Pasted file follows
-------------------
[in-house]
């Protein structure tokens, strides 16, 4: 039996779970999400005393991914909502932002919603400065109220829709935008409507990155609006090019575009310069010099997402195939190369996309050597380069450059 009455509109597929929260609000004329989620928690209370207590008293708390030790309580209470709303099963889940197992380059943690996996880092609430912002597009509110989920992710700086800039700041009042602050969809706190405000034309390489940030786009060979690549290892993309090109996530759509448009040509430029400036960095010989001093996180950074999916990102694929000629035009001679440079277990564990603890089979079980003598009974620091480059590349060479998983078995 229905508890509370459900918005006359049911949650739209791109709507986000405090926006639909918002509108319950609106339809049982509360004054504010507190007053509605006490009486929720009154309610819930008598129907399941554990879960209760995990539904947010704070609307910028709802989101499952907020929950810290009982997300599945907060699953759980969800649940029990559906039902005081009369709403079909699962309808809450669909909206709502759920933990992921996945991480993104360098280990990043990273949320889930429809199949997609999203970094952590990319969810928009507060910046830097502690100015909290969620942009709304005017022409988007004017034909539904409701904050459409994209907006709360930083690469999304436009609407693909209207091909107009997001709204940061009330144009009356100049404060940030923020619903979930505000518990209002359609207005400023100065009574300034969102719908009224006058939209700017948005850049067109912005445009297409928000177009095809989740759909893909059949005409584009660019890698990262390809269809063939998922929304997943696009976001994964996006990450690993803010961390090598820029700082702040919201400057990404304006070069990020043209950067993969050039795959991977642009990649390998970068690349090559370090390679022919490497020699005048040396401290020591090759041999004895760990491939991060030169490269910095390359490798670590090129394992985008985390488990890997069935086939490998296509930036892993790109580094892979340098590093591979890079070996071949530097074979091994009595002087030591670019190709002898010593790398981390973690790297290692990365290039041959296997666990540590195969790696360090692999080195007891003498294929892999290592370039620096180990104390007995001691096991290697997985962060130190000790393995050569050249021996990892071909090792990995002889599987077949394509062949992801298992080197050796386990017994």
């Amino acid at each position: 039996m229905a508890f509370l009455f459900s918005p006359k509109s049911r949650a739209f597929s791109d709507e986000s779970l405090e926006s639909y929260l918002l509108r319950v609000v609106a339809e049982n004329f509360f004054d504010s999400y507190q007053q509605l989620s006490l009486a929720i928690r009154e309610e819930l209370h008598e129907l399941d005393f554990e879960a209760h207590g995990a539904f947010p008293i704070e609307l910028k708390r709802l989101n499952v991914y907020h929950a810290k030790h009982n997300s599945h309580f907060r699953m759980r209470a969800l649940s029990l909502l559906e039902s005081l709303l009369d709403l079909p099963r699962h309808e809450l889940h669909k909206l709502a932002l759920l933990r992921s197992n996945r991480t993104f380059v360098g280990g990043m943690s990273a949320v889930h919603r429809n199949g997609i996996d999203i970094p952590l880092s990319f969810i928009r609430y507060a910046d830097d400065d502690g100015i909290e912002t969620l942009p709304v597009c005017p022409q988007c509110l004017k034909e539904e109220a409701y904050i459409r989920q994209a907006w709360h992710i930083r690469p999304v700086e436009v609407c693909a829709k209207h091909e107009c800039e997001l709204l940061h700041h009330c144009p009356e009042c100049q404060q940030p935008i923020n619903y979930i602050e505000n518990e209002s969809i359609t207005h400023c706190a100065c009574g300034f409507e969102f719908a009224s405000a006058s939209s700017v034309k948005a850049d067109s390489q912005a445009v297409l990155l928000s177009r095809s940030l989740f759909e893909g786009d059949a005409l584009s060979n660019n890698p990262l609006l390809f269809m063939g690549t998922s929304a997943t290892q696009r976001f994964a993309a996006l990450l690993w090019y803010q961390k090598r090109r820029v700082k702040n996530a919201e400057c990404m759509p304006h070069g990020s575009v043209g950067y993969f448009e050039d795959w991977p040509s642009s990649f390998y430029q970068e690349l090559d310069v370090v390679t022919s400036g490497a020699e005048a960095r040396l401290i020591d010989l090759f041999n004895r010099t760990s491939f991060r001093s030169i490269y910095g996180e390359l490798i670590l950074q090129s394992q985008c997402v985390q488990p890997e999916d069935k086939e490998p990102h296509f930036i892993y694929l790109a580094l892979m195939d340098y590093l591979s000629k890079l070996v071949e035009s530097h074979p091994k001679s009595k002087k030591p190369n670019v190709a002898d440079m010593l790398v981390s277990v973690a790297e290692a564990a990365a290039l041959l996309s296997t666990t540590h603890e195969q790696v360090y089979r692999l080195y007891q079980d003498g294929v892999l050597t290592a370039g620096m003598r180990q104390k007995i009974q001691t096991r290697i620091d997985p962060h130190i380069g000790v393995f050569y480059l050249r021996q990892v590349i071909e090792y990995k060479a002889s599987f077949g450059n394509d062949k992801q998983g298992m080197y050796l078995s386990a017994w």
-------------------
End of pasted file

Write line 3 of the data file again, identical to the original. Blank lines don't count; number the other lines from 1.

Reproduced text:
């Amino acid at each position: 039996m229905a508890f509370l009455f459900s918005p006359k509109s049911r949650a739209f597929s791109d709507e986000s779970l405090e926006s639909y929260l918002l509108r319950v609000v609106a339809e049982n004329f509360f004054d504010s999400y507190q007053q509605l989620s006490l009486a929720i928690r009154e309610e819930l209370h008598e129907l399941d005393f554990e879960a209760h207590g995990a539904f947010p008293i704070e609307l910028k708390r709802l989101n499952v991914y907020h929950a810290k030790h009982n997300s599945h309580f907060r699953m759980r209470a969800l649940s029990l909502l559906e039902s005081l709303l009369d709403l079909p099963r699962h309808e809450l889940h669909k909206l709502a932002l759920l933990r992921s197992n996945r991480t993104f380059v360098g280990g990043m943690s990273a949320v889930h919603r429809n199949g997609i996996d999203i970094p952590l880092s990319f969810i928009r609430y507060a910046d830097d400065d502690g100015i909290e912002t969620l942009p709304v597009c005017p022409q988007c509110l004017k034909e539904e109220a409701y904050i459409r989920q994209a907006w709360h992710i930083r690469p999304v700086e436009v609407c693909a829709k209207h091909e107009c800039e997001l709204l940061h700041h009330c144009p009356e009042c100049q404060q940030p935008i923020n619903y979930i602050e505000n518990e209002s969809i359609t207005h400023c706190a100065c009574g300034f409507e969102f719908a009224s405000a006058s939209s700017v034309k948005a850049d067109s390489q912005a445009v297409l990155l928000s177009r095809s940030l989740f759909e893909g786009d059949a005409l584009s060979n660019n890698p990262l609006l390809f269809m063939g690549t998922s929304a997943t290892q696009r976001f994964a993309a996006l990450l690993w090019y803010q961390k090598r090109r820029v700082k702040n996530a919201e400057c990404m759509p304006h070069g990020s575009v043209g950067y993969f448009e050039d795959w991977p040509s642009s990649f390998y430029q970068e690349l090559d310069v370090v390679t022919s400036g490497a020699e005048a960095r040396l401290i020591d010989l090759f041999n004895r010099t760990s491939f991060r001093s030169i490269y910095g996180e390359l490798i670590l950074q090129s394992q985008c997402v985390q488990p890997e999916d069935k086939e490998p990102h296509f930036i892993y694929l790109a580094l892979m195939d340098y590093l591979s000629k890079l070996v071949e035009s530097h074979p091994k001679s009595k002087k030591p190369n670019v190709a002898d440079m010593l790398v981390s277990v973690a790297e290692a564990a990365a290039l041959l996309s296997t666990t540590h603890e195969q790696v360090y089979r692999l080195y007891q079980d003498g294929v892999l050597t290592a370039g620096m003598r180990q104390k007995i009974q001691t096991r290697i620091d997985p962060h130190i380069g000790v393995f050569y480059l050249r021996q990892v590349i071909e090792y990995k060479a002889s599987f077949g450059n394509d062949k992801q998983g298992m080197y050796l078995s386990a017994w």